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A respected Japanese virologist shocked colleagues at a meeting in Germany last week when he passed on a confidential disclosure from Chinese scientists that 300 people have died from H5N1 bird flu in China – not two, as Beijing has reported to the world.

Masato Tashiro, head of virology at Tokyo’s National Institute of Infectious Disease – a center for avian flu research collaborating with the World Health Organization – said his Chinese sources, who, if discovered, face arrest for disclosing the extent of the outbreak, told him seven of the deaths involved human-to-human transmission.

As WorldNetDaily has reported, scientists fear the virus acquiring sufficient human genes to allow transmission from one person to another – a development that could unleash a pandemic claiming an estimated 2 million to 7.4 million people around the world, the WHO estimates.

Tashiro told the stunned researchers, gathered to celebrate the retirement of a German colleague, there had been “several dozen” human outbreaks, 300 confirmed deaths and 3,000 suspected cases that had been quarantined, New Scientist reports.

“We have been systematically deceived,” Tashiro said.

Tashiro told the German newspaper Frankfurter Allgemeine Zeitung five Chinese medical personnel had already been arrested for attempting to publicize the actual death toll.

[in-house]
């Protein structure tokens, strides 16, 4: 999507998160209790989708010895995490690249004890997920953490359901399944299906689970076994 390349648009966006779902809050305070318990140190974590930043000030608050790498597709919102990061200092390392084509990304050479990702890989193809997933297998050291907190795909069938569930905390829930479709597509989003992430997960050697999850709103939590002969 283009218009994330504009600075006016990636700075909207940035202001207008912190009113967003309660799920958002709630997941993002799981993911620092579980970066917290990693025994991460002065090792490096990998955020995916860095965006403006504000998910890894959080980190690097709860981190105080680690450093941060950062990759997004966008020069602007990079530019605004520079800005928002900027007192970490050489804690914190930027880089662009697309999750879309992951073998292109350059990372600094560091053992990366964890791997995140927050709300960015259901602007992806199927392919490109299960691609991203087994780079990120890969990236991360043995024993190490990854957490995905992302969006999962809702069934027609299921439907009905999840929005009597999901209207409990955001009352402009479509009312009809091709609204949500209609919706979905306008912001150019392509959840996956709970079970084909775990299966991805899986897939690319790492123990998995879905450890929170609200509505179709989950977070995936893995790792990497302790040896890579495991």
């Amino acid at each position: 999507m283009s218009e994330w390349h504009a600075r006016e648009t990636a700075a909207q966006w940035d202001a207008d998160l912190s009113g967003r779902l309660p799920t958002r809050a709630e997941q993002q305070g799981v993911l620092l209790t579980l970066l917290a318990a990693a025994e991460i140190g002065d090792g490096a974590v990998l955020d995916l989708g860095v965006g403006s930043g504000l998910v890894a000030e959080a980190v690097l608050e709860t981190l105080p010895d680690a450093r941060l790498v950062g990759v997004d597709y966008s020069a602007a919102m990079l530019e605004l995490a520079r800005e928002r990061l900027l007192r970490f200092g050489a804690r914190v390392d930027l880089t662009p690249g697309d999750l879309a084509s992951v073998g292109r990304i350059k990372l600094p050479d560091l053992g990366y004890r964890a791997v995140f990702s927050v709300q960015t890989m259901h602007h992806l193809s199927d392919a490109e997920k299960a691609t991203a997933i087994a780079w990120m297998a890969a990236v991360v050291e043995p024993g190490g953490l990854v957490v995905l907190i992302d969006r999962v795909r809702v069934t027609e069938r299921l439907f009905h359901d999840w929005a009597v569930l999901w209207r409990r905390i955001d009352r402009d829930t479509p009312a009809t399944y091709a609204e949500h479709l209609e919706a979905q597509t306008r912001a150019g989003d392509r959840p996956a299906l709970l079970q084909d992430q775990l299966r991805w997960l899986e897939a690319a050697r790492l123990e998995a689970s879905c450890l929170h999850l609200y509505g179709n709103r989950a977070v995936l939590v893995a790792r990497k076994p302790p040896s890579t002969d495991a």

The Japanese virologist was recently in Hunan province, site of a recent outbreak, where he worked with Chinese scientists on behalf of WHO.

A WHO spokesman said the U.N. organization had been informed by the Chinese Ministry of Health that “these rumors have been investigated” and they are without foundation.

Given the widespread reported infections in poultry flocks, however, some virologists have been perplexed at the near absence of cases reported in humans. The virus causing the outbreak in Hunan is identical to the one responsible for 113 confirmed human cases and 55 deaths in Vietnam and Thailand, WHO reports.

An independent Chinese website, Boxun News, reported the death of 77 health workers – including 14 by name – recently brought in to stem rampant poultry outbreaks in Liaoning province.

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